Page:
More than a decade ago, the job of pharmaceutical rep was enviable. Direct-to-consumer advertising pre-sold many drugs so doctors already knew about them. Medical offices welcomed the reps who were usually physically attractive and brought lunch. In fact, reps sometimes had their own reception rooms in medical offices and seemed to see doctors before waiting patients.
By 2011 thanks to drug safety scandals and new methods of marketing, the bloom had fallen off the Pharma reps’ roses. The number of prescribers willing to see most reps fell almost 20 percent, the number refusing to see all reps increased by half, and eight million sales calls “could not be completed” at all, reported ZS Associates.
Some doctors did not hide their antipathy. Salt Lake City family doctor Ross Brunetti estimated six reps called on his office every morning and six more in the afternoon. “In a week, I might see three people trying to sell me the same thing,” he complained. “There are more drug reps than patients. It’s like a minefield.”
While some medical offices tolerated reps for the drug samples they left behind, even that began to change. The samples began to be viewed as nothing but inducements to prescribe more expensive drugs. Nor were they usually going to needy patients but rather to staff members themselves and their families and a move to refuse free samples started.
In 2007, the 62,000-member American Medical Student Association (AMSA) rolled out a “scorecard” program that graded the nation’s 150 medical schools on their policies toward Pharma gifts, consulting and speaker fees and financial disclosures.
“The scorecard program has changed the landscape because medical schools really understand grades,” said Nitin Roper, MD an AMSA member. “Schools which originally wouldn’t give us their policies suddenly thought their grades were unfair. In a revealing turn of the tables, one medical school contacted our student organization to request its D grade be changed to a C+.”
Medical schools also began acknowledging rep pressures. At the UIC College of Pharmacy, former sales reps were used to demonstrate to students how one-on-one encounters can become psychologically coercive in an elective and how to fight back.
“Refusal skills” were also being taught for overzealous patients. Writing a prescription may seem quicker but “explaining to a patient why a highly advertised drug might not be appropriate only takes three minutes,” said Richard Pinckney, MD, professor at the University of Vermont College of Medicine where such a program existed. “The insurance savings could pay for programs like these,” he said.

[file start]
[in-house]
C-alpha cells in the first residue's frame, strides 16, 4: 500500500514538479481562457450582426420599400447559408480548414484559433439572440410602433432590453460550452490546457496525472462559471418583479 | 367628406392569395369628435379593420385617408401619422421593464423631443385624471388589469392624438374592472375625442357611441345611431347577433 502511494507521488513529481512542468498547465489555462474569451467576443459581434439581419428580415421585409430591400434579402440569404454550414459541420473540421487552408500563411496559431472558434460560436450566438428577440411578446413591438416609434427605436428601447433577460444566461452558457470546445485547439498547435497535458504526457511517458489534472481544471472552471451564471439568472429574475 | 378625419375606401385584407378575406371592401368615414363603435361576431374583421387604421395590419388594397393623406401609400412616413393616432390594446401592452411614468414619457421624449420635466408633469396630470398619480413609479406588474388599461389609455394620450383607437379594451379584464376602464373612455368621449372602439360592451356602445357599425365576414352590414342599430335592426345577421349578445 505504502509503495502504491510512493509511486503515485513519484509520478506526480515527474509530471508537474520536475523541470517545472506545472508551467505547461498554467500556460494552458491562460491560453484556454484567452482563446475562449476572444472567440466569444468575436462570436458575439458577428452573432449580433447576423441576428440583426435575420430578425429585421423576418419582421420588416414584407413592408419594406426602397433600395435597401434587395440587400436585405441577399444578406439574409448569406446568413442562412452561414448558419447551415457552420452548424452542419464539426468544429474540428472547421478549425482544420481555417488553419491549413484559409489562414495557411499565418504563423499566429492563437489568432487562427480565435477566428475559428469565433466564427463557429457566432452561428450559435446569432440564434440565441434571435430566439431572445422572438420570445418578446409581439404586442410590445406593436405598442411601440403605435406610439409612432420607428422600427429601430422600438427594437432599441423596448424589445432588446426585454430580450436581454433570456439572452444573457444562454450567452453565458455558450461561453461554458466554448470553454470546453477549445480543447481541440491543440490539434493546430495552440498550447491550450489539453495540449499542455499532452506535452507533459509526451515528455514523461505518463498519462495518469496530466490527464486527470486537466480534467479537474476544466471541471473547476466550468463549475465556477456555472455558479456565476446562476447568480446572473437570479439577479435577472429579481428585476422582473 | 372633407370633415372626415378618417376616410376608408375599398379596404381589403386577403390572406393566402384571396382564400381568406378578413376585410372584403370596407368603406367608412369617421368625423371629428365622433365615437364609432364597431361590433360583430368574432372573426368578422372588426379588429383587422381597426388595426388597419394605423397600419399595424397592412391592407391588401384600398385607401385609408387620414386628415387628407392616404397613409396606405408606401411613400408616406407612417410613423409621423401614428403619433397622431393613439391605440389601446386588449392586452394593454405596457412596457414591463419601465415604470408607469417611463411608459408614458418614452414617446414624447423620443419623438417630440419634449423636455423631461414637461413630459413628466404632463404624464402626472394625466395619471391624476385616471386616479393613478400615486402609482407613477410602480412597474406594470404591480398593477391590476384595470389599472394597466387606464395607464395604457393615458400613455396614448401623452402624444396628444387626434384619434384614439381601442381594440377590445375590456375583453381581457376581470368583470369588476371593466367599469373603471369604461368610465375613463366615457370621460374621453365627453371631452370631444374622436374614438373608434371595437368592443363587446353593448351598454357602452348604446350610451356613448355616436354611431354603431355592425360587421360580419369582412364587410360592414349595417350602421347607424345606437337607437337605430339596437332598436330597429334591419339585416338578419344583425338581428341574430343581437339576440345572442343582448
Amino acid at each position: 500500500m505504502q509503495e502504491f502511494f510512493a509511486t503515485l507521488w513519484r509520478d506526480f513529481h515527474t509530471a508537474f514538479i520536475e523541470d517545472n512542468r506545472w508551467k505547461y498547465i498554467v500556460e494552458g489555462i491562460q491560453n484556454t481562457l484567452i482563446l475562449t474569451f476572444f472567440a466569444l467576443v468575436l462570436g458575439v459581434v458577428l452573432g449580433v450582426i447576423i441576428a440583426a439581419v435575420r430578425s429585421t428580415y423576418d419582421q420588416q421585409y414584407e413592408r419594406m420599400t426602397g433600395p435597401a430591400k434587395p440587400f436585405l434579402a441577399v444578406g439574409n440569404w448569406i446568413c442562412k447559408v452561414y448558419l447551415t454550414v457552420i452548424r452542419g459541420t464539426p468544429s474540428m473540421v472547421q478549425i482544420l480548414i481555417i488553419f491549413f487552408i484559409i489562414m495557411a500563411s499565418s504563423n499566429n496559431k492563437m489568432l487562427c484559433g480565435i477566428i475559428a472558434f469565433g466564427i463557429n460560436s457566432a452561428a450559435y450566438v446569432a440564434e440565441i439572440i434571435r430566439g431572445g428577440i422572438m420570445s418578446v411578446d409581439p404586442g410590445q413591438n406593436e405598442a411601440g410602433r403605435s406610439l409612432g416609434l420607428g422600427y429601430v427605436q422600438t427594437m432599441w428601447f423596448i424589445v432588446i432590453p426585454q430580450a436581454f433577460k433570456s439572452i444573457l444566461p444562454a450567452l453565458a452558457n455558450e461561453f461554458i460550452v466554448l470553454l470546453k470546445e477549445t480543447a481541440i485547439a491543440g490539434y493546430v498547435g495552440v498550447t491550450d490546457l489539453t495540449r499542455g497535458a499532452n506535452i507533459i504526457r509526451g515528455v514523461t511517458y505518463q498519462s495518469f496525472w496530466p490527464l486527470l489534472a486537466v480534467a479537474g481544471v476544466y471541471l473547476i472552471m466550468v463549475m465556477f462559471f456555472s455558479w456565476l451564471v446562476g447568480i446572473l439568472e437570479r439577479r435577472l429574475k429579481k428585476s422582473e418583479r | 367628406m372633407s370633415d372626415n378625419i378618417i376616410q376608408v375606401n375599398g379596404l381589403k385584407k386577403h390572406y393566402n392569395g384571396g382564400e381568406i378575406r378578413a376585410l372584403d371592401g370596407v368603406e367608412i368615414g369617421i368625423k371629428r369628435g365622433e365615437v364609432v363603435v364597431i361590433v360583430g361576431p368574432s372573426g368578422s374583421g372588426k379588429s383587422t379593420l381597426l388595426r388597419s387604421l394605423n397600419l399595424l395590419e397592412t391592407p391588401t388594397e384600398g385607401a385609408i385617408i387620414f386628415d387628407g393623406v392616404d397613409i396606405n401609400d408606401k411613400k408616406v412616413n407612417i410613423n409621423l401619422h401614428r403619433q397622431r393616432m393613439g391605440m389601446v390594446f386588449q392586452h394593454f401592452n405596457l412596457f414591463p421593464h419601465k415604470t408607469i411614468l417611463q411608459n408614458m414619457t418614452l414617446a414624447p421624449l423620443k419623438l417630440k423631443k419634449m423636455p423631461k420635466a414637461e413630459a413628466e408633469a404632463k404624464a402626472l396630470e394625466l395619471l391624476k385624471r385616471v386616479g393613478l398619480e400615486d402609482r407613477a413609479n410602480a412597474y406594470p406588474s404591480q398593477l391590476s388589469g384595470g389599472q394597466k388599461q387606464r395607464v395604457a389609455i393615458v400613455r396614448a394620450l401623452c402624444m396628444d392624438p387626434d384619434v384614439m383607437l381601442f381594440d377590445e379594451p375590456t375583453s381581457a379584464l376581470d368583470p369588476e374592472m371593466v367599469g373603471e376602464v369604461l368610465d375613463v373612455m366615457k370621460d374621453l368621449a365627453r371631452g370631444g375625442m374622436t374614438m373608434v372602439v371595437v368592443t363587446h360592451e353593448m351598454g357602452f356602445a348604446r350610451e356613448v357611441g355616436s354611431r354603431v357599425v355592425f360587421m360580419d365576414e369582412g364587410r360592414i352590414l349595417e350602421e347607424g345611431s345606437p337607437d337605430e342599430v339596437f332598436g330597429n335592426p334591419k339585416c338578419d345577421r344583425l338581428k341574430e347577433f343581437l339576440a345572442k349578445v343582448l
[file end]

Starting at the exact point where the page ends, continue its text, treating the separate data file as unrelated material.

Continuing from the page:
The Vermont project included “secret shoppers” who asked doctors for an expensive brand name drug they had seen on TV after the refusal training.
“Doctors have a hard time saying no if a drug is effective, even if it is expensive,” said Audiey Kao, MD, vice president of ethics at the American Medical Association at a 2010 conference. Doctors are “nervous” that rebuffed patients will go elsewhere, agreed Dr. Pinckney.
Drug safety and effectiveness scandals have also produced a cloud over pharmaceutical reps. After the Vytorin scandal in which the expensive drug was found to work no better than the lower priced Zocor, some doctors became even icier to reps.
“Got my ass chewed,” wrote a rep who had been selling Vytorin on the website Cafepharm. The doctor asked “if I knew . . . when was I going to give him the head’s up” and said he “looks like an ass in front of his patients.”
“I just nodded and said that I got the information just about the same time he did and that I’m heartsick over it,” wrote the rep. “I got thrown out.”
With current battles over the prices of Hep C drugs and EpiPen, reps’ jobs may get even rougher.
Martha Rosenberg is an investigative health reporter and the author of “Born With a Junk Food Deficiency: How Flaks, Quacks and Hacks Pimp the Public Health (Random House).”